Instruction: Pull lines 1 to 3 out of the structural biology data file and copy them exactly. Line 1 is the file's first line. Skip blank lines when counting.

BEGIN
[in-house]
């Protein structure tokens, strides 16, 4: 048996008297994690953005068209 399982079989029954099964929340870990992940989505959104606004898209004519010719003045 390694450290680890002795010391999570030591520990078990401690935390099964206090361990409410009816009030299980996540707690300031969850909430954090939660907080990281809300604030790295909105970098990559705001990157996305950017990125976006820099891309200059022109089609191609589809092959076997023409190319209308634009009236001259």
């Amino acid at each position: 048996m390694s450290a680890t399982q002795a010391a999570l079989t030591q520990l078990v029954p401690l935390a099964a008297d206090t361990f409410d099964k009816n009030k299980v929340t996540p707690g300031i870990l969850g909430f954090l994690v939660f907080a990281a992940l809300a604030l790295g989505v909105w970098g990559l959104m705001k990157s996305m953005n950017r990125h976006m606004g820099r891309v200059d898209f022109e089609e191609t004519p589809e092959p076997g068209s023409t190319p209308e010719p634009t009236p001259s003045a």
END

[in-house]
């Protein structure tokens, strides 16, 4: 048996008297994690953005068209 399982079989029954099964929340870990992940989505959104606004898209004519010719003045 390694450290680890002795010391999570030591520990078990401690935390099964206090361990409410009816009030299980996540707690300031969850909430954090939660907080990281809300604030790295909105970098990559705001990157996305950017990125976006820099891309200059022109089609191609589809092959076997023409190319209308634009009236001259």
């Amino acid at each position: 048996m390694s450290a680890t399982q002795a010391a999570l079989t030591q520990l078990v029954p401690l935390a099964a008297d206090t361990f409410d099964k009816n009030k299980v929340t996540p707690g300031i870990l969850g909430f954090l994690v939660f907080a990281a992940l809300a604030l790295g989505v909105w970098g990559l959104m705001k990157s996305m953005n950017r990125h976006m606004g820099r891309v200059d898209f022109e089609e191609t004519p589809e092959p076997g068209s023409t190319p209308e010719p634009t009236p001259s003045a």